len    NUMBER := DBMS_LOB.getLength(clob);
  buf    VARCHAR2(32767);
BEGIN
  WHILE offset < len LOOP
    -- this is slowwwwww...
    amount := LEAST(DBMS_LOB.instr(clob, chr(10), offset) - offset, 32767);
    IF amount > 0 THEN
      -- this is slow...
      DBMS_LOB.read(clob, amount, offset, buf);
      offset := offset + amount + 1;
    ELSE
      buf := NULL;
      offset := offset + 1;
    END IF;
    DBMS_OUTPUT.put_line(buf);
  END LOOP; 
END dump_clob;

This is my final version, which is orders of magnitude faster – about 5 seconds for the same 3MB CLOB:

PROCEDURE dump_str (buf IN VARCHAR2) IS
  arr APEX_APPLICATION_GLOBAL.VC_ARR2;
BEGIN
  arr := APEX_UTIL.string_to_table(buf, CHR(10));
  FOR i IN 1..arr.COUNT LOOP
    IF i < arr.COUNT THEN
      DBMS_OUTPUT.put_line(arr(i));
    ELSE
      DBMS_OUTPUT.put(arr(i));
    END IF;
  END LOOP;
END dump_str;

PROCEDURE dump_clob (clob IN OUT NOCOPY CLOB) IS
  offset NUMBER := 1;
  amount NUMBER := 32767;
  len    NUMBER := DBMS_LOB.getLength(clob);
  buf    VARCHAR2(32767);
BEGIN
  WHILE offset < len LOOP
    DBMS_LOB.read(clob, amount, offset, buf);
    offset := offset + amount;
    dump_str(buf);
  END LOOP;
  DBMS_OUTPUT.new_line;
END dump_clob;

Add a Dynamic Total to a Tabular Report

I have a Tabular Report with an editable Amount item. When the page loads, the total amount should be shown below the report; and if the user updates any amount on any row, the total amount should be updated automatically.

Note: this method does not work if you have a tabular report that might have a very large number of records (as it relies on all records being rendered in the page at one time).

1. Make sure the report always shows all the records. To do this, set the Number of Rows and the Maximum Row Count to a large number (e.g. 1000).

2. Add an item to show the total, e.g. P1_TOTAL_AMOUNT. I use a Number field, and add “disabled=true” to the HTML Form Element Attributes so that the user won’t change it.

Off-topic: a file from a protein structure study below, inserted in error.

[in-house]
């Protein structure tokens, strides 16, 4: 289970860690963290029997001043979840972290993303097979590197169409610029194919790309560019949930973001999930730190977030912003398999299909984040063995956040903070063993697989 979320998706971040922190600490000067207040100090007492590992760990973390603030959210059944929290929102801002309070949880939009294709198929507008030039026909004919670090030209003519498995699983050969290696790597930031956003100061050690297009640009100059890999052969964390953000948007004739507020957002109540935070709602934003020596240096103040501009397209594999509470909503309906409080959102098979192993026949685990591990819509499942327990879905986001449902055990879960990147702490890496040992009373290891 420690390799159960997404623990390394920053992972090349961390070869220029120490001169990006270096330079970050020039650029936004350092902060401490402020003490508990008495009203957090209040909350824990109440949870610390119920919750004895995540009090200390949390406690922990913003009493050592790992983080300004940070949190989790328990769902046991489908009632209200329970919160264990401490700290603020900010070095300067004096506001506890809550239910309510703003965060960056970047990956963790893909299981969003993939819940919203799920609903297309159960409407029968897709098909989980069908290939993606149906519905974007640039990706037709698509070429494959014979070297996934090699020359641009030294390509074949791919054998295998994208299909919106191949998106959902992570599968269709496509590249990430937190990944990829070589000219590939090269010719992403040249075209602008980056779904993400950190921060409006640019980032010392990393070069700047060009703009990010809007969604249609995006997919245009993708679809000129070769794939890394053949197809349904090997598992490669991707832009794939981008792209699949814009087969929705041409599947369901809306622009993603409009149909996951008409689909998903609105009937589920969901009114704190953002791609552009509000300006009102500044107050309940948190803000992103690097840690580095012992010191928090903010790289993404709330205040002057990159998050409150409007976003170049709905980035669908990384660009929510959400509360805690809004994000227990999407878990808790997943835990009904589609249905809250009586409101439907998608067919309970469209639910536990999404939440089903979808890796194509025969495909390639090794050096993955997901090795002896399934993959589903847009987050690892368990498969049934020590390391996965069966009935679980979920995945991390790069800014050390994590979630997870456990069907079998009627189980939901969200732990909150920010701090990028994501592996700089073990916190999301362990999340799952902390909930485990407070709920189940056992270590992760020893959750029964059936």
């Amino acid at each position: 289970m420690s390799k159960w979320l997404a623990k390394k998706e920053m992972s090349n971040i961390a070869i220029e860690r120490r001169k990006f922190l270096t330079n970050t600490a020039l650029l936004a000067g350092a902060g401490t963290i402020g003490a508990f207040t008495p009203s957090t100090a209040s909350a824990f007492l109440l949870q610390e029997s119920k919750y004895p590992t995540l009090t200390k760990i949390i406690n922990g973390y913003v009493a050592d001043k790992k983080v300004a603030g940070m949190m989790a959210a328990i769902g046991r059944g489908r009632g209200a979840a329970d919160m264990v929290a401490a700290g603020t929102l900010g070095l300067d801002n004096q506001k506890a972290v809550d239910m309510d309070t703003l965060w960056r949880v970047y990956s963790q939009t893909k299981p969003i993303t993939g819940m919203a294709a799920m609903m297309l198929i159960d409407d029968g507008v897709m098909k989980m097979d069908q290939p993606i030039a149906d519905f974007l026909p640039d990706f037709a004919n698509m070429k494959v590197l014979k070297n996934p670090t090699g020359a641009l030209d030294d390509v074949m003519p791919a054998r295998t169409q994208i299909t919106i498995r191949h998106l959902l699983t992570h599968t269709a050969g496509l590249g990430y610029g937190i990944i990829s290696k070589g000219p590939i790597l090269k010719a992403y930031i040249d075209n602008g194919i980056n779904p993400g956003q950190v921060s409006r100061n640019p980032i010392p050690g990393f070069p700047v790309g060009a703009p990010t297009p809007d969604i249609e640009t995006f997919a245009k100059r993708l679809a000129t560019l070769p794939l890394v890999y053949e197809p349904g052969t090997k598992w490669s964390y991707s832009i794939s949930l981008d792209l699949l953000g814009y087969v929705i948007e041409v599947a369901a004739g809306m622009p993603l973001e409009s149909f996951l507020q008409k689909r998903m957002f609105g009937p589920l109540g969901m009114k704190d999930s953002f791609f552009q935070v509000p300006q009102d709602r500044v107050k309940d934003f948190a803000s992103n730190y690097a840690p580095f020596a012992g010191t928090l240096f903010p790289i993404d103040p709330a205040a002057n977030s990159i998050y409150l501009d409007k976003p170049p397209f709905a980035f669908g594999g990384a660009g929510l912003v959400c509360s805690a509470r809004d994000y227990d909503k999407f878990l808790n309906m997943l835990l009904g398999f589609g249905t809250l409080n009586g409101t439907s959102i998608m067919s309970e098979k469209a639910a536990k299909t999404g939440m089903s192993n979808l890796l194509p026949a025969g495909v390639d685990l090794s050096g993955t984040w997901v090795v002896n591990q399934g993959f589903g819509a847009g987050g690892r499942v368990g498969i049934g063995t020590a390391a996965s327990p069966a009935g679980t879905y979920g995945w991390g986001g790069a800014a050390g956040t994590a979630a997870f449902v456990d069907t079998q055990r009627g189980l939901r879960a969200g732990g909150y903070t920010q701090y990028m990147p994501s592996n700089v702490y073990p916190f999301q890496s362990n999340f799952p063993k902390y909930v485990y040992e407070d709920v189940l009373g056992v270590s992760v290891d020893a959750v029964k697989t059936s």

3. Examine the generated HTML to see what ID is given to the amount fields in the tabular report. In my case, the amount field is rendered with input items with name “f04″ and id “f04_0001″, “f04_0002″, etc.

4. Add the following code to the page’s Function and Global Variable Declaration:

function UpdateTotal () {
  var t;
  $("input[name='f04']").each(function() {
    t += parseFloat($(this).val().replace(/,/g,''))||0;
  });
  $s("P1_TOTAL_AMOUNT",t.formatMoney());
}

This strips out any commas from the amounts before parsing them as Floats and adding them to a running total; it finally formats the total using my formatMoney function and updates the total amount item.

5. Add the following to the page’s Execute when Page Loads:

$("input[name='f04']").change(function(){UpdateTotal();});

To prime the total amount field when the page is loaded, I have a Before Header process that calculates the total based on a simple query on the table.

Now, in my case I want to have two running totals: one for “Cash” lines and another for “Salary” lines. My tabular report renders a radio button on each record which the user can select “Cash” or “Salary”. So instead of just the one total amount field, I have two: P1_TOTAL_CASH and P1_TOTAL_SALARY. The radio buttons have hidden input items with the value, rendered with id “f05_nnnn” (where nnnn is the row number).

My UpdateTotal function therefore looks like this:

function UpdateTotals () {
  var sal = 0, cash = 0, amt, rownum, linetype;
  $("input[name='f04']").each(function() {
    amt = parseFloat($(this).val().replace(/,/g,''))||0;
    // determine if this is a Cash or Salary line
    rownum = $(this).prop("id").split("_")[1];
    linetype = $("input[id='f05_"+rownum+"']").val();
    if (linetype == "SALARY") {
      sal += amt;
    } else if (linetype == "CASH") {
      cash += amt;
    }
  });
  $s("P52_TOTAL_SALARY",sal.formatMoney());
  $s("P52_TOTAL_CASH",cash.formatMoney());
}

And my Execute when Page Loads has an additional call:

$("input[name='f05']").change(function(){UpdateTotals();});

Now, when the user changes the amounts or changes the line type, the totals are updated dynamically.

EDIT: simplified jquery selectors based on Tom’s feedback (see comments) and use the hidden field for the radio buttons instead of querying for “checked”

tabularreportdynamictotal

Show/Hide Multi-row Delete button for a Tabular Report

I have a standard tabular report with checkboxes on each row, and a multi-record delete button called MULTI_ROW_DELETE.

If the user clicks the button before selecting any records (or if there are no records), they get an error message. Instead, I’d rather hide the button and only show it when they have selected one or more records.

showhidemultirowdelete

To do this:

1. Edit the MULTI_ROW_DELETE button to have a Static ID (e.g. “MULTI_ROW_DELETE”).

2. Add this function to the page’s Function and Global Variable Declaration:

function ShowHideMultiRowDelete () {
  if ($("input[id^='f01_']:checked").length==0) {
    $x_Hide("MULTI_ROW_DELETE");